Bridgeton was famous for tomatoes. There were two or three canneries located on the “Cohansey Crick” the river that ran through the center of town. I believe the tomato crop came in a three-week wave. Trucks, laden with tall pyramids of baskets of tomatoes, lined up to enter the packing plants. At the height of delivery season the line of trucks would stretch from the canneries’ side streets, onto the main street through town and out onto the highway. The line crept forward as each truck was unloaded. At the height of the traffic jam, a truck could be starting and stopping for two days before he got to unload. Drivers slept in their truck and ate the sandwiches delivered by their families. Kool-aid stands sprouted along the route manned by enterprising kids.
Pop bought his tomatoes from a local packer. He would call the cannery owner directly and as ask for a year’s supply of tomatoes that were packed during the exact week he specified, the week when the tomato crop would be at the apex of flavor.
Pop did not know the owner of the packer of locally-grown peas. But he did learn the date codes that went on the cartons of canned peas and specified them when he ordered his cases of peas. What would you give to have a grocer like that?
Long before anyone thought of a grocery store as a food boutique, Pop recognized the value of having unique items to distinguish his store from the others in town.
He heard about a woman named Maggie Rudkin who started a bakery in Connecticut. She baked tasty bread with a firm texture unlike the tasteless, lighter-than-air white bread of the day. Pop got her Pepperidge Farm Bread delivered twice a week. I don’t know how he managed that but I do recall Maggie did not deliver as far away as Bridgeton. It wasn’t too many years before Pepperidge Farm was sold to a larger company. I hope Maggie retired on a yacht.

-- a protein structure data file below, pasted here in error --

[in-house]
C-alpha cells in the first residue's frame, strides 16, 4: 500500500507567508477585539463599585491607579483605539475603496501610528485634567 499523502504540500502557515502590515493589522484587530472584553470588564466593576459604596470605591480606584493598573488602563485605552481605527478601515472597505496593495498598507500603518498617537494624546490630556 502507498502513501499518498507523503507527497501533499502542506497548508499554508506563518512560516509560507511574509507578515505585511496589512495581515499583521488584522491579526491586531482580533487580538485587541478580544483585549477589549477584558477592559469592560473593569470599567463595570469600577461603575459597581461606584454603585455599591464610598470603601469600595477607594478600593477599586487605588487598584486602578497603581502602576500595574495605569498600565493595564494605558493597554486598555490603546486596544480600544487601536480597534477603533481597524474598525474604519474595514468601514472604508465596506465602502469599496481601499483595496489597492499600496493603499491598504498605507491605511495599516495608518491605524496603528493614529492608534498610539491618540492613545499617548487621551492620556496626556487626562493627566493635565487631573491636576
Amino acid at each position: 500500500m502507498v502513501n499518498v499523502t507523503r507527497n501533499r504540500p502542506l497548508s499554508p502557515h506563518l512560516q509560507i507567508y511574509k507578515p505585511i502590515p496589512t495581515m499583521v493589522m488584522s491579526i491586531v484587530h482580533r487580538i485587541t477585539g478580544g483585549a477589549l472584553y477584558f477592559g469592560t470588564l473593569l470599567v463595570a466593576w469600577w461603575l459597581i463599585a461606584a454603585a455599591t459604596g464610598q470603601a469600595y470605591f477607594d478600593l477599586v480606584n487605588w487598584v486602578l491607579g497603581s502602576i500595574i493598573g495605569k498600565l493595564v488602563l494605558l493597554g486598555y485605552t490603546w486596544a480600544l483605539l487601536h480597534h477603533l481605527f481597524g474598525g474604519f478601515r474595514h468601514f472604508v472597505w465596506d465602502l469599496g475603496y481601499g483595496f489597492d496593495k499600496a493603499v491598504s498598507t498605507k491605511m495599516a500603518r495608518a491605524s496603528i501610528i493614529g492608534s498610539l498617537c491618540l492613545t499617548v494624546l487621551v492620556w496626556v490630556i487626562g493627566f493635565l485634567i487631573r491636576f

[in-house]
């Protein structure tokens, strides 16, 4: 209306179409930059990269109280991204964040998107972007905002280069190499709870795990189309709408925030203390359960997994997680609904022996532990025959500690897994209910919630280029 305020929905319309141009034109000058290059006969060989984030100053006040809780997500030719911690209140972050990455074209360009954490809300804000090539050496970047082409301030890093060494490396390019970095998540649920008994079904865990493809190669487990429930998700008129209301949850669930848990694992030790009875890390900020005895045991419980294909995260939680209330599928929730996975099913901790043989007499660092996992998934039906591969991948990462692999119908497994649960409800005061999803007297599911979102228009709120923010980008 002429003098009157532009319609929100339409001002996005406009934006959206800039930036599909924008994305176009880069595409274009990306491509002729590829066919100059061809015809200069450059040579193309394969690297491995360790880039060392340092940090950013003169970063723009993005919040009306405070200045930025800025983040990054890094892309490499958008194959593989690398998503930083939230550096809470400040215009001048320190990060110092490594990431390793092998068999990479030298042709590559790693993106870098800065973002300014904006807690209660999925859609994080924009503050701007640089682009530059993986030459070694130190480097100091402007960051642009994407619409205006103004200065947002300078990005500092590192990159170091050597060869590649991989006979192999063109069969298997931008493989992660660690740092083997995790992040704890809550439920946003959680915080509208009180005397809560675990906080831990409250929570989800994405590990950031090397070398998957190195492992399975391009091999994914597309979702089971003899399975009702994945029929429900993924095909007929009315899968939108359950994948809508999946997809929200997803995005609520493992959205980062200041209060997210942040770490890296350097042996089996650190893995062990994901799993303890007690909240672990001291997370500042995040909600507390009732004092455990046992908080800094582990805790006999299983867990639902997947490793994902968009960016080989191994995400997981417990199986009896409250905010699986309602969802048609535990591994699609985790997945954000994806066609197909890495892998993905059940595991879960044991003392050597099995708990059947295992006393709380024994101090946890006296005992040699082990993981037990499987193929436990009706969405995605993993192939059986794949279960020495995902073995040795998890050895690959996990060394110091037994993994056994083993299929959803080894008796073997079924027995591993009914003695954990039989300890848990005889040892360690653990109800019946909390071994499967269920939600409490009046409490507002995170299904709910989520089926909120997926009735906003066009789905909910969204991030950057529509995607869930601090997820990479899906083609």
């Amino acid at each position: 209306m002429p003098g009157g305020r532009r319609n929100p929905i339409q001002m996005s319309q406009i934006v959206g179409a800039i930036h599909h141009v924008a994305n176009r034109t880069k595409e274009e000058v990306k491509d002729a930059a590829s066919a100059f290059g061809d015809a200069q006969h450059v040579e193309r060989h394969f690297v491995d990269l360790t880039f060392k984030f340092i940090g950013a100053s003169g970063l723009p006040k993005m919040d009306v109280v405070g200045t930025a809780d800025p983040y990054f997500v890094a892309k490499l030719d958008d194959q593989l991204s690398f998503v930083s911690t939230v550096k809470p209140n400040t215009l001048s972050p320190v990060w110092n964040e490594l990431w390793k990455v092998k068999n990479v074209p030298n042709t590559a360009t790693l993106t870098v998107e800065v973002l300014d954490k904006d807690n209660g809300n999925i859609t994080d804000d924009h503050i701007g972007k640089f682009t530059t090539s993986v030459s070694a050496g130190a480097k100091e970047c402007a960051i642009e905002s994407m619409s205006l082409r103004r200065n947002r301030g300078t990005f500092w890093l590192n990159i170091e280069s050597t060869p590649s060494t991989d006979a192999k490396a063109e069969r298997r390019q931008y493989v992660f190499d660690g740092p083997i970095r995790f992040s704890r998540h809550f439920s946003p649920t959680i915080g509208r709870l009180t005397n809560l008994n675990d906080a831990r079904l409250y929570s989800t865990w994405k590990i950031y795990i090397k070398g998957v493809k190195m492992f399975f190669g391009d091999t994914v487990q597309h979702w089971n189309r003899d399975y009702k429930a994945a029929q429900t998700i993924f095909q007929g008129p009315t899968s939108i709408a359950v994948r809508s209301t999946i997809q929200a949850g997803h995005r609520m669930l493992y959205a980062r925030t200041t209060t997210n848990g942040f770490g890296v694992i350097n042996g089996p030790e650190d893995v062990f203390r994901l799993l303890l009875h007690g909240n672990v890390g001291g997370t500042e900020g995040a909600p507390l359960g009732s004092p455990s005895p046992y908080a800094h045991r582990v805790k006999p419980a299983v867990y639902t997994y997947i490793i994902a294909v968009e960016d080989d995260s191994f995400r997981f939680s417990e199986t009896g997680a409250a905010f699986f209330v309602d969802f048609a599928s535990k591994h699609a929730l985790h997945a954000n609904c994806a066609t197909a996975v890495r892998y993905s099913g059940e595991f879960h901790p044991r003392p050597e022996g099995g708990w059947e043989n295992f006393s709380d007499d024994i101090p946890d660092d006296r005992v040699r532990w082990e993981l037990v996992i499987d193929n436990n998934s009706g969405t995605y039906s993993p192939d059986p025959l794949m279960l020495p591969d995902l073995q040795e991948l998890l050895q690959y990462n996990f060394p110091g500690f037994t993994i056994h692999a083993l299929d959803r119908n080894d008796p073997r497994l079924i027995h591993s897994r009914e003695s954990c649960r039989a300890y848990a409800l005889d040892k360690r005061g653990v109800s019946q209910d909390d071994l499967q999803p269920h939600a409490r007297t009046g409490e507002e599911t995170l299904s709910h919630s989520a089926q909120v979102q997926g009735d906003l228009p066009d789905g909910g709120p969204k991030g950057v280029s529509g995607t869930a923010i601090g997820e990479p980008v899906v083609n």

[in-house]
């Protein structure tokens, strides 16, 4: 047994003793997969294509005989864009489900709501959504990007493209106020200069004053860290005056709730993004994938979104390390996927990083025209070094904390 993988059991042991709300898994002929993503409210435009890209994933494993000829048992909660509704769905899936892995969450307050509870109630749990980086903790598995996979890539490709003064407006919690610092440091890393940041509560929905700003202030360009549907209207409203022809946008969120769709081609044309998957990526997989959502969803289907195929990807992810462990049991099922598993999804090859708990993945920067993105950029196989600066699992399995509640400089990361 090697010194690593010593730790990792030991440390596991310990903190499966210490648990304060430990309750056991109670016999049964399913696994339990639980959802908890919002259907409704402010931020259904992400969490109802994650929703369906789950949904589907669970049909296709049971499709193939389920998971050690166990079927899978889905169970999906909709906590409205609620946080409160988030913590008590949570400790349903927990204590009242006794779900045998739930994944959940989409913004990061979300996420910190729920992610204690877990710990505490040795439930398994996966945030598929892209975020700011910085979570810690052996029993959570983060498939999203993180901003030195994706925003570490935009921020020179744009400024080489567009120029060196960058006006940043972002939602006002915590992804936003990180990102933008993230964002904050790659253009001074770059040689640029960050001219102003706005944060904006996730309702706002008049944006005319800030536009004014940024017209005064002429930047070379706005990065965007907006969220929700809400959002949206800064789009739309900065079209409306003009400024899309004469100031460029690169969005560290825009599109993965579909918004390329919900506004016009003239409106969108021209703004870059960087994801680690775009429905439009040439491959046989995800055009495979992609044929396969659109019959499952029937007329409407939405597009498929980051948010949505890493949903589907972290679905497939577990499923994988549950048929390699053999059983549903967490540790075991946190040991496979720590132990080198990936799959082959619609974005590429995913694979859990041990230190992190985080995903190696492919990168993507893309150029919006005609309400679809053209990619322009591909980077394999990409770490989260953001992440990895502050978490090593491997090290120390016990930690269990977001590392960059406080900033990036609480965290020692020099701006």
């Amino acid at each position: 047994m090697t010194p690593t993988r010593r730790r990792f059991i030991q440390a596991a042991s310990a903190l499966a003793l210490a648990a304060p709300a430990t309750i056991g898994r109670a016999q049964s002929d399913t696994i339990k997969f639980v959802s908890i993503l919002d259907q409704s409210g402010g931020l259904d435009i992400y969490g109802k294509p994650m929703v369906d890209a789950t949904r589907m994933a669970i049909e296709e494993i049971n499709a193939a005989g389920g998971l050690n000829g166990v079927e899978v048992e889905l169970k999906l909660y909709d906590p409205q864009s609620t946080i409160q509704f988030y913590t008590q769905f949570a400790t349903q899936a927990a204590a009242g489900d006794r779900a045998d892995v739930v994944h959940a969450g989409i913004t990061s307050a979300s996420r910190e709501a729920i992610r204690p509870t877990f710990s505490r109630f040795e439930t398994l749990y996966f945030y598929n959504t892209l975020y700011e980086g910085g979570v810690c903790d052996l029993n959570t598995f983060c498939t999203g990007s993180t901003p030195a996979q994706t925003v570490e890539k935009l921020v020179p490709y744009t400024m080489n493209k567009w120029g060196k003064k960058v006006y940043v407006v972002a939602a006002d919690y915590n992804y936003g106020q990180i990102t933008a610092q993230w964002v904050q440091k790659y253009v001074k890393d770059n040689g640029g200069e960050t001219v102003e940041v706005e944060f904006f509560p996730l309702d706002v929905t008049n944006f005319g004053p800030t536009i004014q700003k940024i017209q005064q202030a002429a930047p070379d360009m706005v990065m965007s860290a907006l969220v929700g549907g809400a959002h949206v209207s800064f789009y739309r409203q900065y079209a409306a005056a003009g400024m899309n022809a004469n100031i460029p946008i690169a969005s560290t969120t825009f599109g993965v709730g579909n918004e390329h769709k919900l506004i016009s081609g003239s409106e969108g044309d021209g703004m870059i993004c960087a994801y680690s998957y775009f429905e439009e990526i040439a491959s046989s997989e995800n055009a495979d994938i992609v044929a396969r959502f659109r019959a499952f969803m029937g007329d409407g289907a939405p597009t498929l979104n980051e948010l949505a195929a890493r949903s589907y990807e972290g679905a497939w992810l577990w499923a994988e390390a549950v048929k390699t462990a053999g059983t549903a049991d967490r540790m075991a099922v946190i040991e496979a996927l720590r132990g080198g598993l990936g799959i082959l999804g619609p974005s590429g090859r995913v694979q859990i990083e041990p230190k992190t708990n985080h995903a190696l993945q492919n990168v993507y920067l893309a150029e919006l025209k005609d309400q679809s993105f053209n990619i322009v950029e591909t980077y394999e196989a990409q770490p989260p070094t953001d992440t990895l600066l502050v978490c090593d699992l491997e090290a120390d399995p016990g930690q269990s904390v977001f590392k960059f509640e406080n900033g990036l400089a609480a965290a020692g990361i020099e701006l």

Pop also heard that someone had bred a little chicken, that was all white meat and weighed about a pound. For a long time Levenson’s Market was the only place in town you could get Cornish Game Hens.
As more memories of Levenson’s Market flood back, I realize how much the store is an icon of a forgotten age.
Pop opened the store at 8 a.m. every morning and at 1 pm closed for lunch. He drove home where mom had lunch ready. After lunch Pop would take a 12-minute nap—perhaps the second-most important lesson he ever gave me.
At about 5:30 every evening the shutdown process began. All the vegetables were put in a walk-in refrigerator for the night. The meat grinders were dissembled, washed, and stored in the refrigerator. The butcher block was scrapped with a brush that had a hundred steel blades. I swept the entire store.
On Saturday Pop stayed until 8:00 pm. He boiled water in buckets and wiped down the inside off all his meat display cases. He boiled the guts of the hamburger grinders and slicing machines.
I understand that twice a week for many years he got up at 3 am and drove an hour into Philadelphia. He went down into a warehouse district and bought all his fruits and vegetables. Finally, some enterprising man with a truck bought a load of vegetables and delivered to the grocery stores of Bridgeton. I’ll bet Pop appreciated the extra four hours sleep.